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'Trio' Pays Homage to Troubled Tchaikovsky


IRVINE — It's one of the most extraordinary stories in classical music: The intense relationship between Tchaikovsky and his wealthy widowed patron Nadezhda von Meck. Despite 13 years of intimate correspondence, the two never met.

Their liaison has been touched on in film, including Ken Russell's characteristically idiosyncratic 1971 biography "The Music Lovers." Now, San Francisco choreographer Robert Sund has made it the focus of a new ballet.

"Tchaikovsky Trio," set to the composer's Piano Trio in A minor (1881), premieres on Ballet Pacifica's mixed bill tonight and Saturday at Irvine Barclay Theatre.

Sund, a former San Francisco Ballet soloist, created the dance last summer during the local troupe's third annual choreographer's workshop.

"I wanted to do something to pay homage to Tchaikovsky," whose music is integral to every ballet dancers' career, Sund said recently.

The legendary composer's life presented plenty to explore. Tchaikovsky had a brief, profoundly unhappy marriage to Antonina Milyukova, whom he nevertheless continued to support until her death in an insane asylum. His homosexuality may have contributed to his nearly lifelong, morbid depression.

Then there was his epistolary intimacy with the widow von Meck. While she generously subsidized much of his career, they corresponded voluminously. But she insisted that they never meet.

"She asked for nothing in return except his beautiful music," Sund said during a telephone interview from Memphis, where he was choreographing another new dance for Memphis Concert Ballet.

Sequences in the four-person ballet representing the couple's relationship are "full of innuendo, emotion and a lot of love," Sund said, but, dancers portraying them "don't really see each other."

Characters representing the composer's wife and a composite figure representing "the male influence in his life" complete the period-costumed cast of "Tchaikovsky Trio," Sund said.

Neoclassic in style, "it's a non-narrative ballet, really just suggesting Tchaikovsky as a person," he said, adding that he chose the "melodramatic," "very personal" Tchaikovsky Trio partly because the composer had dedicated it to a close male friend, Moscow Conservatory director Nicolai Rubinstein.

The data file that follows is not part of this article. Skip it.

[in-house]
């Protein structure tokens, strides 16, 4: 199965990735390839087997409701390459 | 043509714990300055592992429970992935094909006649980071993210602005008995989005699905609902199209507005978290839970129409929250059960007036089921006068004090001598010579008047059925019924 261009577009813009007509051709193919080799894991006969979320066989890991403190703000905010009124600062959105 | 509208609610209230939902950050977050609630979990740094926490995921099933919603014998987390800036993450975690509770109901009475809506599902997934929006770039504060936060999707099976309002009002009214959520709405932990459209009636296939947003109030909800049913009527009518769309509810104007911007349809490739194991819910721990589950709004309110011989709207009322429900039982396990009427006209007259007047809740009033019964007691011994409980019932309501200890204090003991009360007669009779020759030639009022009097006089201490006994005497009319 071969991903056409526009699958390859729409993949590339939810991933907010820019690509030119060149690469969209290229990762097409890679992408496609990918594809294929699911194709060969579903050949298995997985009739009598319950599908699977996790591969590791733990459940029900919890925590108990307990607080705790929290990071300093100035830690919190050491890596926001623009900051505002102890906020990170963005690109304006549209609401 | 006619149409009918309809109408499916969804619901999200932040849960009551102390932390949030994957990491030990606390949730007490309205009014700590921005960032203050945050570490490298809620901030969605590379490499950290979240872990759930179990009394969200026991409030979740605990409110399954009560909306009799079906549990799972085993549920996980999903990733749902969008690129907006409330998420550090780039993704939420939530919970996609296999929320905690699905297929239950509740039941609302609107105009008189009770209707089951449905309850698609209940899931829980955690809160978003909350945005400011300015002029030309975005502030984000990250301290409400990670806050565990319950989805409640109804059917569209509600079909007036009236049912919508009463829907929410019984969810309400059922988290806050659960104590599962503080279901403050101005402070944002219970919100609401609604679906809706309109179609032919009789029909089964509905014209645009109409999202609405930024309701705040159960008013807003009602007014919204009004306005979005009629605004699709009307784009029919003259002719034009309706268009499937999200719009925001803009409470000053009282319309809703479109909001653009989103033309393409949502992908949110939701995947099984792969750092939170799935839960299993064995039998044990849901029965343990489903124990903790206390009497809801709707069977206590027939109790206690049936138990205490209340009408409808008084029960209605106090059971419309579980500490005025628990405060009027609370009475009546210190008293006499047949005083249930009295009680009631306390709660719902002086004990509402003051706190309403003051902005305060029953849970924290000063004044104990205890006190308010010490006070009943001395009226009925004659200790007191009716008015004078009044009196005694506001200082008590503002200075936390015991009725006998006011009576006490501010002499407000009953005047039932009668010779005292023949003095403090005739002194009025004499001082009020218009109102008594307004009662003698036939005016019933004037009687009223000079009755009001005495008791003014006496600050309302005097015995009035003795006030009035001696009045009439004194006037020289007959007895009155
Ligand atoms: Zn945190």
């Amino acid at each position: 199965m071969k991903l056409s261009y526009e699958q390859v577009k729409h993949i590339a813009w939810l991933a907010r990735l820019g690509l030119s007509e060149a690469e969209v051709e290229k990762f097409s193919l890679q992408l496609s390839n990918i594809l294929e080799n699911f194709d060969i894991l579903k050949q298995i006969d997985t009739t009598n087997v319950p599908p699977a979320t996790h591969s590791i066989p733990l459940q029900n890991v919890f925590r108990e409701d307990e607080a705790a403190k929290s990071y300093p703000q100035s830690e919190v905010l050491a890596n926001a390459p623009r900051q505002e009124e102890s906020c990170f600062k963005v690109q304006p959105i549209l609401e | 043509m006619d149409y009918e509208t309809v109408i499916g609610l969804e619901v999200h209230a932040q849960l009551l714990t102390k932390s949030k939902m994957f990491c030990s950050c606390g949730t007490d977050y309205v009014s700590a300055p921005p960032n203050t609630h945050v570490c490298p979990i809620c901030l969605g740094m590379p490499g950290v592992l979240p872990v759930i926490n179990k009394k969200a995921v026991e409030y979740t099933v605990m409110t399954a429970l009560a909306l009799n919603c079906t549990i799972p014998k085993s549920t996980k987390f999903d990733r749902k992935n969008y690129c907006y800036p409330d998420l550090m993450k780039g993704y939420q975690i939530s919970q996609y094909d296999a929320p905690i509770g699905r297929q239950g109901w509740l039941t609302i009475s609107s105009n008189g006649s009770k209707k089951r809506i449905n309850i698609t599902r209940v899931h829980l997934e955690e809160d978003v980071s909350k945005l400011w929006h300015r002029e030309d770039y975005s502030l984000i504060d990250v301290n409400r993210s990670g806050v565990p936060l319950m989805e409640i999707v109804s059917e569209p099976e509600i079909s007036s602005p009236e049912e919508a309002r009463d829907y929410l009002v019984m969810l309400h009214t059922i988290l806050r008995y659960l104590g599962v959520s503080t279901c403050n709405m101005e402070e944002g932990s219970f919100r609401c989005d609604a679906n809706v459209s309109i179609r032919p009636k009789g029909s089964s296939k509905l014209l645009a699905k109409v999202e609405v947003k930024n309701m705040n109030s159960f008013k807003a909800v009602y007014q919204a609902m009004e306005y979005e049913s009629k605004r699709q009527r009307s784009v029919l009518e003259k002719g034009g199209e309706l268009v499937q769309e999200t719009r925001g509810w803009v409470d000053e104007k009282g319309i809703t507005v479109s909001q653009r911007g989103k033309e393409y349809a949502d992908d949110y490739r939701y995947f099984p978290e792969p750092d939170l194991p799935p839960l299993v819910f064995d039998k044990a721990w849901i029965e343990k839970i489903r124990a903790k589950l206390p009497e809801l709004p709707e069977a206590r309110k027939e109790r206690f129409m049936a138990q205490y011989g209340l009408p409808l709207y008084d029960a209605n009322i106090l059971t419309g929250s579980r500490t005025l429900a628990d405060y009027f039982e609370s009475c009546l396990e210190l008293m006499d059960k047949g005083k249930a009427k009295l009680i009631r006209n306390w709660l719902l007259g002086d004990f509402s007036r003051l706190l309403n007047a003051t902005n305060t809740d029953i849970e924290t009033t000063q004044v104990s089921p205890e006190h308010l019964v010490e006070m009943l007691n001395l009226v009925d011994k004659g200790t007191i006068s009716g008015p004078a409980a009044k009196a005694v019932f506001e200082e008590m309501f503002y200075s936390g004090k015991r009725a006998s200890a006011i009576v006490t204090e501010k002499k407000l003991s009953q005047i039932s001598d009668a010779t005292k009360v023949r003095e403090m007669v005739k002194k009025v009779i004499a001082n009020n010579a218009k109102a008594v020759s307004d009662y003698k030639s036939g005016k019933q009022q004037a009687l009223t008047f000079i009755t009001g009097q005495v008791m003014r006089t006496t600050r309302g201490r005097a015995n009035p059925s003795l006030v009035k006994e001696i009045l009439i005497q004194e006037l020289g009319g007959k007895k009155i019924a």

"The main inspiration for me is always the music," Sund said. "The idea for the ballet was right there when I listened to this piece."

("Tchaikovsky Trio" is one of three works to be danced to recorded music. The fourth work, "Liebeslieder Waltzes," set to the Brahms score, will have live accompaniment: two pianists and the John Alexander Singers, a group of 18 student and professional singers organized and to be led Saturday by Alexander, conductor of Orange County's Pacific Chorale.)

After beginning to put the work together, Sund became aware that the breakup of his 12-year marriage to San Francisco Ballet principal Evelyn Cisneros also figured into the mix.

"I was getting over the divorce when I choreographed this ballet," he said, "and I sort of related to the idea of a man struggling with a relationship with a woman, and the idea of . . . having a wonderful relationship with a woman you don't really know--or who isn't present--and yet not getting along with the woman you're with.

"This came out while I was working on the ballet. I suddenly realized: 'Wait a minute--this is what I'm going through.' It was therapeutic, actually."

Debate over Tchaikovsky's death in 1893 continues. One school contends that he succumbed to cholera after carelessly drinking water that had not been boiled. The other asserts that he committed suicide over a rumored affair with the nephew of a Russian aristocrat.

However the composer's life ended, Sund ends his ballet with a "sculptural tableau" of the four dancers' bodies, meant as a monument to the immortality of Tchaikovsky's music.

"He faces, for one last time, the wife character, the von Meck character, and the male influence," Sund said, "and then goes off to the great beyond."

"Tchaikovsky Trio" has been added to Ballet Pacifica's permanent repertory, and may be acquired by the Norwegian National Ballet, said Sund, a principal dancer with the Pacific Northwest Ballet in Seattle before joining the San Francisco Ballet in 1979.

While he now spends most of his time teaching and choreographing in Europe and Japan, he said his two weeks in Orange County for the workshop were well spent. The project provides emerging dance-makers with the time, facilities and dancers to create new works.

Sund said Ballet Pacifica director Molly Lynch "made it possible for me to feel very comfortable and able to think about what I had to do, rather than worrying about a lack of time or funds or poor facilities."

* Ballet Pacifica presents the premiere of "Tchaikovsky Trio" by Robert Sund tonight at 8 and Saturday at 2:30 and 8 p.m. , at Irvine Barclay Theatre, 4242 Campus Drive, Irvine. Also on the program: "By Lamplight" by Rick McCullough, "Personal Statement--Common Knowledge" by Tina Gerstler and "Liebeslieder Waltzes" by James Jones. A discussion about the making of a ballet will follow each evening performance. $12-$15. (714) 854-4646.

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